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Verse-by-Verse Bible Commentary

Jeremiah 9:19

 

 

"For a voice of wailing is heard from Zion, `How are we ruined! We are put to great shame, For we have left the land, Because they have cast down our dwellings.' "

John Gill's Exposition of the Whole Bible

For a voice of wailing is heard out of Zion,.... Out of the fortress of Zion, out of the city of Jerusalem, which was thought to be inexpugnable, and could never be taken; but now a voice is heard out of that, deploring the desolation of it:

how are we spoiled? our houses destroyed, and we plundered of our substance:

we are greatly confounded: filled with shame, on account of their vain confidence; thinking their city would never be taken, and they were safe in it:

because we have forsaken the land; the land of Judea, being obliged to it, the enemy carrying them captive into other countries:

because our dwellings have cast us out; not suffering us to continue there any longer, as being unworthy of them; or enemies have cast down our habitations to the earth, as Jarchi; and so the Targum, "for our palaces are desolate"; the principal buildings in Jerusalem, as well as the houses of the common people, were thrown down to the ground, or burnt with fire, and particularly the temple; so that the whole was in a most ruinous condition, and a fit subject of a mournful song.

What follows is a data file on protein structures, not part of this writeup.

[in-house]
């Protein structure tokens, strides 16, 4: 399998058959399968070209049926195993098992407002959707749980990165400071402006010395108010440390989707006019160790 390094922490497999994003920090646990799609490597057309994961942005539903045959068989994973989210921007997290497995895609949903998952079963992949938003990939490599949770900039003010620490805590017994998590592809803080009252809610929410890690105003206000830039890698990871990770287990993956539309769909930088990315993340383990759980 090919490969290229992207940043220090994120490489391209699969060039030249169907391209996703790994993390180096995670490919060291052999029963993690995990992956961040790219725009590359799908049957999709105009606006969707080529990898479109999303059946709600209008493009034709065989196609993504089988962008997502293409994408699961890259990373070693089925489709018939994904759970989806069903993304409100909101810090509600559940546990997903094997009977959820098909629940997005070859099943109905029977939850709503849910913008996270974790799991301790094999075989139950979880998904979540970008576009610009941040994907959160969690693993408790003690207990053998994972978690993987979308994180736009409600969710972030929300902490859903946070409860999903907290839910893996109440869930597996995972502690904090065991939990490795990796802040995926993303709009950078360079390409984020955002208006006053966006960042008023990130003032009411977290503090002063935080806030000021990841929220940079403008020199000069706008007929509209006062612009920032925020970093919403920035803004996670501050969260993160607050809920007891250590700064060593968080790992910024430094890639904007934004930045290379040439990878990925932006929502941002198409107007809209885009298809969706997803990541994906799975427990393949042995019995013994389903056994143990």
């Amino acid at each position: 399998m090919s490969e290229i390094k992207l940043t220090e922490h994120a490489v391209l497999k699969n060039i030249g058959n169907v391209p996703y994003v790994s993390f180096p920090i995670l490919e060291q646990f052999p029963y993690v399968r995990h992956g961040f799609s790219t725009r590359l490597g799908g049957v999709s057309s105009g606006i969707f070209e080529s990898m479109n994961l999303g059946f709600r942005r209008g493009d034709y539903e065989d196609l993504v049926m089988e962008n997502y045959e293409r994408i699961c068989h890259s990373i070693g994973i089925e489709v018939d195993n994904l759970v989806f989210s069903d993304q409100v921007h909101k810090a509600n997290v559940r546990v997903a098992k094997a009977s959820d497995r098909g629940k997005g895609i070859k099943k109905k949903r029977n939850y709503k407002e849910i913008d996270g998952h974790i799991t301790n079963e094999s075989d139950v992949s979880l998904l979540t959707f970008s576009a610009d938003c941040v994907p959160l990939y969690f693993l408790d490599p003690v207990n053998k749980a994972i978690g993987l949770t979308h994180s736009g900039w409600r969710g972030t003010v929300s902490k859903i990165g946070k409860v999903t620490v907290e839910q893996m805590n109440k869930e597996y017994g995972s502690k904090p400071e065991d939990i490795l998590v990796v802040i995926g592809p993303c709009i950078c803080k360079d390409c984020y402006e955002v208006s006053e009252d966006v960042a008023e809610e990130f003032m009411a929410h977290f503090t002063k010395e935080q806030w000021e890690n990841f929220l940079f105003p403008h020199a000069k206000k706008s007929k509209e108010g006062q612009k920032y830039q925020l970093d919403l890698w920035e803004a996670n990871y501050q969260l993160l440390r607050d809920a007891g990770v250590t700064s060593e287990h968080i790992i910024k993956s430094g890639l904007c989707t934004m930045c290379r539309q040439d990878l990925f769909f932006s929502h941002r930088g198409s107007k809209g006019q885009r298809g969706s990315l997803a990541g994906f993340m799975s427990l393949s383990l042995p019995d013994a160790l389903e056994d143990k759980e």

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The New John Gill's Exposition of the Entire Bible Modernised and adapted for the computer by Larry Pierce of Online Bible. All Rightes Reserved, Larry Pierce, Winterbourne, Ontario.
A printed copy of this work can be ordered from: The Baptist Standard Bearer, 1 Iron Oaks Dr, Paris, AR, 72855

Bibliography
Gill, John. "Commentary on Jeremiah 9:19". "The New John Gill Exposition of the Entire Bible". http://odl.studylight.org/commentaries/geb/jeremiah-9.html. 1999.

Geneva Study Bible

For a voice of wailing is heard out of Zion, How are we laid waste! we are greatly confounded, because we have forsaken the land, because our dwellings o have cast [us] out.

(o) As though they were weary of us, because of our iniquities, (Leviticus 18:28) , (Leviticus 20:22).

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Text Courtesy of BibleSupport.com. Used by Permission.